Thoughts On: The President's Dilemma - Rising Tide


The President's Dilemma - Rising Tide

Quick Thoughts: The President's Dilemma (2010)

Made by James Heer, this is the Kiribatian film of the series.

The President's Dilemma is a short documentary that focuses on climate change in Kiribati - a remote selection of islands in the Pacific Ocean. Because of rising oceans, the predominantly flat, close-to-sea-level islands are under the threat of ruination and flood. It is estimated that the islands will be entirely drowned out and lost within the next 50-100 years. In the meanwhile, however, crops and water sources are being devastated by invading salt water as well as a lack of rain, making the island increasingly inhospitable. Juxtaposing terms such as 'president' and 'nation' - words we so often associate with large forces in the world - with such a precarious existence, this short documentary makes subtle use of some rather tragic irony to showcase a tangible and real effect of climate change that is, despite its palpability, overlooked and ignored by many nations. It is hearing of the president's failed attempts at calling for help that a question of responsibility is conveyored into, and then soon out of, the narrative. If this island did not start an industrial revolution, yet is  among the first to experience its environmental side-effects, whose responsibility is it to help the thousands of people on it? As said, this question, despite its pertinence, is brought into the narrative and then watched leave, not as a fault of the film itself, but due to the reality of the political situation; no countries seem to want to help the island nation. The president has then been left to find other ways of helping his people. Focusing not on saving his island, but slowly evacuating its people, securing their dignity, he has begun setting up schemes with other nations (Australia, New Zealand) to train workers and place them in working positions abroad. It is with this slow and controlled evacuation that, whilst the nation will eventually be lost, those living in it may go on.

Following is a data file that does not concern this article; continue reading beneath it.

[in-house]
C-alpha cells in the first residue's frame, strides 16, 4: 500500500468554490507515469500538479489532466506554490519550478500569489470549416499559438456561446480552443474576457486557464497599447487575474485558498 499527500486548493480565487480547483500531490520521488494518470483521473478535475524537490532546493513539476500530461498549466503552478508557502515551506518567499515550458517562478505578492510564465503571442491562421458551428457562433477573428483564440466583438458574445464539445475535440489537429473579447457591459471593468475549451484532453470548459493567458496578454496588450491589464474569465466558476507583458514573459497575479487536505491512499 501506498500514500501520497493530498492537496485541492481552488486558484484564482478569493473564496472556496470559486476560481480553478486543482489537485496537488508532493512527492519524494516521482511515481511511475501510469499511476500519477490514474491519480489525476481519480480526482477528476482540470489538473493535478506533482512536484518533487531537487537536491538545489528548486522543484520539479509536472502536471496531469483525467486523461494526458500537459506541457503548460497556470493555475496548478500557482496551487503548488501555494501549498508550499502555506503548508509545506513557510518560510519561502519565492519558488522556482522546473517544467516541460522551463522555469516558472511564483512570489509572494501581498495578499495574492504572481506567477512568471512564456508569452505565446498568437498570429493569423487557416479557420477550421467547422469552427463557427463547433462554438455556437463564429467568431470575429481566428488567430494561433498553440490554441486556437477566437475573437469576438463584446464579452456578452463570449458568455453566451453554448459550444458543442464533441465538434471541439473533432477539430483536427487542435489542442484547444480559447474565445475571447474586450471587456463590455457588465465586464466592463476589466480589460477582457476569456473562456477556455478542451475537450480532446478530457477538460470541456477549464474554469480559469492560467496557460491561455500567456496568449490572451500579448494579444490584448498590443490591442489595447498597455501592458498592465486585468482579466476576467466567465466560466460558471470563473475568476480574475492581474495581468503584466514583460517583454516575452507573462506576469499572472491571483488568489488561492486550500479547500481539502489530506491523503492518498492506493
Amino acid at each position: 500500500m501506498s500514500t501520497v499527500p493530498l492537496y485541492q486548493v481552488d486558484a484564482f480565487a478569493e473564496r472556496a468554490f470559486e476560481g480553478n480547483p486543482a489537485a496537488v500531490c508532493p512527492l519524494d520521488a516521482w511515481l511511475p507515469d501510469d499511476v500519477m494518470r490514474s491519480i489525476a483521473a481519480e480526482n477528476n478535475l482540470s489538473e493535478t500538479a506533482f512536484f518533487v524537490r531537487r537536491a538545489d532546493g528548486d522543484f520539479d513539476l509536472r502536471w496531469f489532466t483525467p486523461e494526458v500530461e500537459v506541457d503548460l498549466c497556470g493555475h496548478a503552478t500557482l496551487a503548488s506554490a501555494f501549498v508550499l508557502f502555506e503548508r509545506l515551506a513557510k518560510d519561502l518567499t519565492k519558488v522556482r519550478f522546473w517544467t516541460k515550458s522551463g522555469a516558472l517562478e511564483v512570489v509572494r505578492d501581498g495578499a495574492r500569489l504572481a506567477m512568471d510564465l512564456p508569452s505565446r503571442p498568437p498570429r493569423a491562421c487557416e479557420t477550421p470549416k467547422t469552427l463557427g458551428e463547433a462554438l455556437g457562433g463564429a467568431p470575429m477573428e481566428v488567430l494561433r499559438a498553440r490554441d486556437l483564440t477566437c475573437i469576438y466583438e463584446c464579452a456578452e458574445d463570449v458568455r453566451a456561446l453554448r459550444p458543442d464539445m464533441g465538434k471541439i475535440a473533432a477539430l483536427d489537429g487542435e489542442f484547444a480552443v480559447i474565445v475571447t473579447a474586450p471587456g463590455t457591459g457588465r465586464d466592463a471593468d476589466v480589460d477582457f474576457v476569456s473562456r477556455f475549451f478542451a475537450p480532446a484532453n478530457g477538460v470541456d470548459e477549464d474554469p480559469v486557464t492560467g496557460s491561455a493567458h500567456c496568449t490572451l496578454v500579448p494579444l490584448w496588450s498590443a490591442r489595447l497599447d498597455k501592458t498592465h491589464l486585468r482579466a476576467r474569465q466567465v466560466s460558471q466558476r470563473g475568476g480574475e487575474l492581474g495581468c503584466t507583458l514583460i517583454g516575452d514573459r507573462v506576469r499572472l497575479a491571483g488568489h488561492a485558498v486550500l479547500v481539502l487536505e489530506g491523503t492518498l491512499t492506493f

In total, this is a fascinating documentary, short, to the point and subtly provocative. If you are interested, check it out here:

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